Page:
Solving Problems With python-jss: Finding the Printers in the Policies

I wanted to start showing some short examples of easy and quick python scripts that I have used in my day-to-day admin job. Today I got around to working on a broken printer installation. One of our printers had a driver that was not working, and needed to be switched out.

Adding the package to the JSS and creating an update policy was no big deal, but I wanted to know exactly which policies distributed that printer. If you need to change a printer’s PPD file, you have to remove and then re-add a printer; and when you remove a printer from Casper Admin, that printer gets silently dropped from all policies as well. We have a large number of policies, and I don’t like to make mistakes, so I wanted to get this right the first time.

python-jss to the rescue!

I of course already have my python-jss preferences set up (see the Wiki!), so we can start with:

    import jss
    jss_prefs = jss.JSSPrefs()
    j = jss.JSS(jss_prefs)

and we have a functioning JSS object.

Next, we are interested in looking at Policies, so let’s grab them:

    all_policies = j.Policy().retrieve_all()

Notice that I skip the intermediary step of assigning the results of j.Policy() to a variable. This would just give us a list of policy ID’s and names, which isn’t enough information. We want the entire XML for the policies.

Speaking of which, we need to know a little bit about the structure of a policy to be able to find the data that we’re interested in (we can’t just “Find”) through the whole text, since this is XML, and structure is important! So, doing a little research, I pulled up one of my printer-installer policies and looked at the relevant data. Here’s how to do it, and what it looks like (I trimmed out all of the unimportant stuff):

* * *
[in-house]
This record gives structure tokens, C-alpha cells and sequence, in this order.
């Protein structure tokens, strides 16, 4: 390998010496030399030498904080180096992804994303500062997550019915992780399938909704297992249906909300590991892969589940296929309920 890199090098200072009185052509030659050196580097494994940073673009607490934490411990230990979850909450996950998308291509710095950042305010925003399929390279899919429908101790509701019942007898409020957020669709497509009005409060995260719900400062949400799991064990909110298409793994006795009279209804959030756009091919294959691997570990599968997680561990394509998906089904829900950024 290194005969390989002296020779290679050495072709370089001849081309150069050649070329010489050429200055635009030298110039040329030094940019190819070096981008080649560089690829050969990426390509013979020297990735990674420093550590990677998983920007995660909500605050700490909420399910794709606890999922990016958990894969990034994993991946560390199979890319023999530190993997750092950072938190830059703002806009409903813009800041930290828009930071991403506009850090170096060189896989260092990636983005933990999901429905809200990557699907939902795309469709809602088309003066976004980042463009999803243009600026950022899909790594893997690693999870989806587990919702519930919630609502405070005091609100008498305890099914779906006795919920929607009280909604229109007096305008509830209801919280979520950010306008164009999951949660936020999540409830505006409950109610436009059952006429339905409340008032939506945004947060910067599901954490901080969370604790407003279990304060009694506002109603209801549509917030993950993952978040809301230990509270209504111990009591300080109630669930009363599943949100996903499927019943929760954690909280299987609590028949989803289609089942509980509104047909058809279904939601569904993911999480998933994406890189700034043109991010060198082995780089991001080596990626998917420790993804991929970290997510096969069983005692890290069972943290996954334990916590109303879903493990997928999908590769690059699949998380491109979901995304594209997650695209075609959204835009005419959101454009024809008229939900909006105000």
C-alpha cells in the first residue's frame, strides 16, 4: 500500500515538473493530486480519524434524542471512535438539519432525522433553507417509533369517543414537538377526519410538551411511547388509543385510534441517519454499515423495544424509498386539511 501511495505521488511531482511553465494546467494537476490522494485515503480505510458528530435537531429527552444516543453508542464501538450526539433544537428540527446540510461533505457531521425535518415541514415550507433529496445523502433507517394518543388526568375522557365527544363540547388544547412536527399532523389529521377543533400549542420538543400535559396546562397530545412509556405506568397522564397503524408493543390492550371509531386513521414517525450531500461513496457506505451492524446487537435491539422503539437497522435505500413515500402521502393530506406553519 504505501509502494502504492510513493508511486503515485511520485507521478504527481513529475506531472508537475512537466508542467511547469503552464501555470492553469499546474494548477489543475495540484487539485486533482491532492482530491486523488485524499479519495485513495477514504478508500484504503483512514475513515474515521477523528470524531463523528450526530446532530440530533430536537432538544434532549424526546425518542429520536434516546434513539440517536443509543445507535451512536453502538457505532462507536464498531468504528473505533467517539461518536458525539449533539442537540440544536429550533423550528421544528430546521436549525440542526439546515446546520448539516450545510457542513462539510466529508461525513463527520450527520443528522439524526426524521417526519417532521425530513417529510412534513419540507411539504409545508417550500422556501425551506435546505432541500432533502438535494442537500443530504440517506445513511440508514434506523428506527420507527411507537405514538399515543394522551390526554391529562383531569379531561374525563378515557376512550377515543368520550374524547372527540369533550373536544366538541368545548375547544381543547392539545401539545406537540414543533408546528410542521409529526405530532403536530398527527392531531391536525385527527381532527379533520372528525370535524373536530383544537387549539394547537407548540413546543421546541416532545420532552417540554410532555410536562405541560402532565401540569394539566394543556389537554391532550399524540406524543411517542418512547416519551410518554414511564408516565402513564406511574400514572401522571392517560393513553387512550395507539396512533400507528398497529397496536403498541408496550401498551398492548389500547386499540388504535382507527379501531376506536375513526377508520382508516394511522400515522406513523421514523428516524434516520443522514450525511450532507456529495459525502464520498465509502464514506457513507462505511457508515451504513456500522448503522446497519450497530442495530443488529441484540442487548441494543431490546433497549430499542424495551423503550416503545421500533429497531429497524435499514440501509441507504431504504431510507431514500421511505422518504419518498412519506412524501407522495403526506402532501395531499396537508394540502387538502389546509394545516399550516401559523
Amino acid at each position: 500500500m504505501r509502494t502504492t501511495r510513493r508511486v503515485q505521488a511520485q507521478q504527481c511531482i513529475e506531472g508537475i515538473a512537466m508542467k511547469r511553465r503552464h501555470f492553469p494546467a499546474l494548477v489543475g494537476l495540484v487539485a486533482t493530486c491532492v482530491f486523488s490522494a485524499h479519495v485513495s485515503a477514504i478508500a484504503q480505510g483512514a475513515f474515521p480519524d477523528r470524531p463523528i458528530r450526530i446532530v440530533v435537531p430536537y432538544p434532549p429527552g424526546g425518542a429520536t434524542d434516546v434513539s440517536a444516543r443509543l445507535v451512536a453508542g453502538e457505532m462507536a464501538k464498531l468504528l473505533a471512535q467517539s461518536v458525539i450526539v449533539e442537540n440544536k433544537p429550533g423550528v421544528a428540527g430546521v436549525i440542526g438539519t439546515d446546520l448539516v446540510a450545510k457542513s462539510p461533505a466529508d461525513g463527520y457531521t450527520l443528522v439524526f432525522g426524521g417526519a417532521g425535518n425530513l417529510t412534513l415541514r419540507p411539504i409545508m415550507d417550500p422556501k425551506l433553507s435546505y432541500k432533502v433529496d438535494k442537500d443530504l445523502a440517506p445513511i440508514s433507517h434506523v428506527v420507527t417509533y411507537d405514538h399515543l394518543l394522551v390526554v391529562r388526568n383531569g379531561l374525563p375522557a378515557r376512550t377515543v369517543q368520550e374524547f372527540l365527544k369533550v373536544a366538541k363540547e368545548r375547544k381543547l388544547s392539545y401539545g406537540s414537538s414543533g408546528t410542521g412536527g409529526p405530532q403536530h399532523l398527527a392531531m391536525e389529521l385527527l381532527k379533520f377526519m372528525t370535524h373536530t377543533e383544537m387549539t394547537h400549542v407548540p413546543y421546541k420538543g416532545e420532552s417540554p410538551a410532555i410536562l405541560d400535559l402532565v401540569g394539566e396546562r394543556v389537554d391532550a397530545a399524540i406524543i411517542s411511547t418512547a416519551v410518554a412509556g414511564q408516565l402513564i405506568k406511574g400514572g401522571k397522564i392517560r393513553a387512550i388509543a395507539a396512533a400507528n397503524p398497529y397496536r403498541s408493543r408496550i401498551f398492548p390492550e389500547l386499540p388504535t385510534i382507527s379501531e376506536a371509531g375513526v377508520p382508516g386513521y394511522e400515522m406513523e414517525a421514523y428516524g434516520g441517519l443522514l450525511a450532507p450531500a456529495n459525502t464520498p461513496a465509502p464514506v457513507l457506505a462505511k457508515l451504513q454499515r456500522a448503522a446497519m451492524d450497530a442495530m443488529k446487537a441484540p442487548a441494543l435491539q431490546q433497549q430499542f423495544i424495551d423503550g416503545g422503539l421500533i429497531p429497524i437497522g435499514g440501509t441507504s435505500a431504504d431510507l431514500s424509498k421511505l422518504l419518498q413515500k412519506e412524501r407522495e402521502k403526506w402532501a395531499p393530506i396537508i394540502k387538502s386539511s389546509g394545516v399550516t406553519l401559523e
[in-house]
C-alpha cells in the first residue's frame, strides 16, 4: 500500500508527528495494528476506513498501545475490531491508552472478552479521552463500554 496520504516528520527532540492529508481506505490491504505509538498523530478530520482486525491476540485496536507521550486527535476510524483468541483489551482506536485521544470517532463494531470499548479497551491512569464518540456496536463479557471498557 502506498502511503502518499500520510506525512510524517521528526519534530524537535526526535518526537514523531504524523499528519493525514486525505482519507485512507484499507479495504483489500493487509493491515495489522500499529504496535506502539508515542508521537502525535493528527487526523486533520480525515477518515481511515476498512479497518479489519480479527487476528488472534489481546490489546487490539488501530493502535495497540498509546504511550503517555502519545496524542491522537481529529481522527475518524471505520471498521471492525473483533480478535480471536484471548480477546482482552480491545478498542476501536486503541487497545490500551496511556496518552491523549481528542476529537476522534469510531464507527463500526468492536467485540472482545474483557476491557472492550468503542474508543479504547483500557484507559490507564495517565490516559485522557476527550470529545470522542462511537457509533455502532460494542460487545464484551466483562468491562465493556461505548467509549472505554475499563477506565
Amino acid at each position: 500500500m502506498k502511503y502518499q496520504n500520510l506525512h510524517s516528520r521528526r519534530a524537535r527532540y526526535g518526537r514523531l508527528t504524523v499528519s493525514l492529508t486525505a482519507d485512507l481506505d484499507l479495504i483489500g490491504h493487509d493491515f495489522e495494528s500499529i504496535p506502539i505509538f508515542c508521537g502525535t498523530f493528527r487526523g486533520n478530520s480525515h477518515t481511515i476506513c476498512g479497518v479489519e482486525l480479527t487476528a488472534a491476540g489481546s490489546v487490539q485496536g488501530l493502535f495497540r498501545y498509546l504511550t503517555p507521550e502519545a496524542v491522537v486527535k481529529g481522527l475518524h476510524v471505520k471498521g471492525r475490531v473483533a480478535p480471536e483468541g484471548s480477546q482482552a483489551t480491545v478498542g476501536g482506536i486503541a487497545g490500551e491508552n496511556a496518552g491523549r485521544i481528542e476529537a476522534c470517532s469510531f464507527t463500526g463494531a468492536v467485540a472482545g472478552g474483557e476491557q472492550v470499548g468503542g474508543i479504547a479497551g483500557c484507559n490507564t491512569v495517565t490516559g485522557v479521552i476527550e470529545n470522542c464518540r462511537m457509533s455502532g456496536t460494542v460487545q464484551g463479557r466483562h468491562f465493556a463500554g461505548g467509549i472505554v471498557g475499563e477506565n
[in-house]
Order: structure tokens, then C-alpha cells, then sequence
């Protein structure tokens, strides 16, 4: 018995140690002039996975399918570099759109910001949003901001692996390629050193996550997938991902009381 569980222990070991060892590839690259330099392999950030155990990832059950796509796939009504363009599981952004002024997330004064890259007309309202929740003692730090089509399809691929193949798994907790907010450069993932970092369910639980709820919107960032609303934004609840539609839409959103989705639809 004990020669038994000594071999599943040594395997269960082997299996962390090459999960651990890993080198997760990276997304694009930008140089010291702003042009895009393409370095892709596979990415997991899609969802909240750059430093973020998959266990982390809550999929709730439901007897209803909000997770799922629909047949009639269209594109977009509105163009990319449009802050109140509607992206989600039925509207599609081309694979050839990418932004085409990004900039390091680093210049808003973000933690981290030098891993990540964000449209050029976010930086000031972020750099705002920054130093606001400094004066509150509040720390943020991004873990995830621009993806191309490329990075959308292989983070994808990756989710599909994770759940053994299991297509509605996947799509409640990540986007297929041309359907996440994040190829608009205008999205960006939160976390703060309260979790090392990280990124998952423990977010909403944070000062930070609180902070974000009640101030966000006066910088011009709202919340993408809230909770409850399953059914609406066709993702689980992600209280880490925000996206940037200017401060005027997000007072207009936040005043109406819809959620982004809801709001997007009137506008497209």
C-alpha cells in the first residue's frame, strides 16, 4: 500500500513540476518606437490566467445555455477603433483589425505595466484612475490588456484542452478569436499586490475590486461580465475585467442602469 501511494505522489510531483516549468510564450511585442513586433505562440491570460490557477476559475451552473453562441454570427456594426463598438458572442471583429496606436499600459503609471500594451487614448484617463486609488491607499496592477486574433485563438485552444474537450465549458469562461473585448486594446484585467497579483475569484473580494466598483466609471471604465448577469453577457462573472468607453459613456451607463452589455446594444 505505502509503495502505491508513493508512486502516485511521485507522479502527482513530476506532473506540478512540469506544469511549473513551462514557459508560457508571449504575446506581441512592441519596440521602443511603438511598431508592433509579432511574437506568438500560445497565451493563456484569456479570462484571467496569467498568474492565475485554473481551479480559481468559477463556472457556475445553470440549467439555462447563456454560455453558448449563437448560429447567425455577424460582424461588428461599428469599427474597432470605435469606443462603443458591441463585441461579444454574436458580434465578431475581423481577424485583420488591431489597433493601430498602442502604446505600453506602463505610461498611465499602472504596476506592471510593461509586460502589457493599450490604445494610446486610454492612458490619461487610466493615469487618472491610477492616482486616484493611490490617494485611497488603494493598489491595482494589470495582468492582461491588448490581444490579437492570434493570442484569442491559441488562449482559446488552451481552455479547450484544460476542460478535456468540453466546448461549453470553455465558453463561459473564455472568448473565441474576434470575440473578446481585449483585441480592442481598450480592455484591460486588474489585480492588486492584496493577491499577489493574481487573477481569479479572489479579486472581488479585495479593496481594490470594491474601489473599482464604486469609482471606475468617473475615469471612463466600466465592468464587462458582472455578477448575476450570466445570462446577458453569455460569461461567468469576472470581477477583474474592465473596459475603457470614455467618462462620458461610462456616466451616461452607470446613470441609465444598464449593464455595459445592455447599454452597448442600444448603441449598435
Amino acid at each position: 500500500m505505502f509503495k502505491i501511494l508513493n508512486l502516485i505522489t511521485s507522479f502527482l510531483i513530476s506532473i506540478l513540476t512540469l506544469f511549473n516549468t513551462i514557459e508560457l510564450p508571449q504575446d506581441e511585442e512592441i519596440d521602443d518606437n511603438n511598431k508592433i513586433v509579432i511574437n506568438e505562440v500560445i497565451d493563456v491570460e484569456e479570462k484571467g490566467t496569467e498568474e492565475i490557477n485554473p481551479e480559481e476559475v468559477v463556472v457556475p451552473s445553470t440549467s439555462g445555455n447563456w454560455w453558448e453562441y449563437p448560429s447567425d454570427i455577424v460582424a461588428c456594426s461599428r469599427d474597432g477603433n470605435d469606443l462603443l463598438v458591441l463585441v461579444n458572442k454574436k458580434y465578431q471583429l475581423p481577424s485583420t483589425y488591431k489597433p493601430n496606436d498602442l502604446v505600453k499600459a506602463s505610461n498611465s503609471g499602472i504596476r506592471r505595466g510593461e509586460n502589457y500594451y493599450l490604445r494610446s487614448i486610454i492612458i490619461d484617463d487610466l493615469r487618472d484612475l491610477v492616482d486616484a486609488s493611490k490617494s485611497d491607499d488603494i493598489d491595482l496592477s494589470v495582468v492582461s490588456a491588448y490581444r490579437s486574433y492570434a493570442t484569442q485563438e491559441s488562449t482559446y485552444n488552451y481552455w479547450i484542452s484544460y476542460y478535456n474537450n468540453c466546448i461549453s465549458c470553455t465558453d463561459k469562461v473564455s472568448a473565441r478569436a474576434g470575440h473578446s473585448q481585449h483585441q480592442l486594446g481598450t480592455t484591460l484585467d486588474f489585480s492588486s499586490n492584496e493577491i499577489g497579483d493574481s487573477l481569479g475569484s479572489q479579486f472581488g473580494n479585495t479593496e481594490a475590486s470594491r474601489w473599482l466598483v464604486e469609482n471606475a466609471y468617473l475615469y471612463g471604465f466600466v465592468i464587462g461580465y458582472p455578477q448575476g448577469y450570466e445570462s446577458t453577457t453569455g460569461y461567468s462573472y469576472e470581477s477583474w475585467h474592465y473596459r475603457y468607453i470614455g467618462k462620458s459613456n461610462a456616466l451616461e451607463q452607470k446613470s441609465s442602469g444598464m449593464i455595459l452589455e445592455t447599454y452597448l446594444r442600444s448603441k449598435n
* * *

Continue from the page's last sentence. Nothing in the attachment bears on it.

>>> j.Policy(287)
            <name>Install PS Classroom  and Faculty Printers</name>

So we can see that a policy has a “printers” section, with a list of “printer”s. Each “printer” has its user-facing name in a subelement named “name”. Also, the policy has an ID and a name which I’m interested in because I want to make sure I know how to identify them later. Fortunately, pretty much all JSSObject subclasses have a convenience accessor for .id and .name.

Now, we just loop through all of the policies looking for a printer with the name we’re looking for; in this case “LSCopier”. This is slightly challenging because it involves using the interface to ElementTree.Element. Let’s look at the fully expanded version first:

    for policy in all_policies:
        for printer in policy.findall('printers/printer'):
            if printer.findtext('name') == 'LSCopier':
                print('Printer found in ID %s: %s' %

Running this short (10 lines) gets me my results. Indeed, I could probably parameterize this and re-use it later… Which I’ll do next. Also, let’s trim it up into a list comprehension.

            results = [(, for policy in all_policies
                       for printer in policy.findall('printers/printer')
                       if printer.findtext('name') == search_name]

(There’s no way this will fit on a single line in this theme… Sorry!) This nets us a “results” array filled with tuples of policy names and ids that match our argument “search_name”. To pull this off we need to import sys, and make a few more changes.

Here is the entire finished script:

    import sys
    import jss
    jssPrefs = jss.JSSPrefs()
    j = jss.JSS(jssPrefs)
    if len(sys.argv) > 1:
        all_policies = j.Policy().retrieve_all()
        for search_name in sys.argv[1:]:
            print "Searching for %s" % search_name
            results = [(, for policy in all_policies
                       for printer in policy.findall('printers/printer')
                       if printer.findtext('name') == search_name]
            for result in results:
                print('Found in %s: %s' % result)

This would be easy to expand into a more general XML search utility for auditing your Policies. For example, you may want to search for policies that install a particular package (although jss_helper already does that). Or you might want to search for policies that Recon.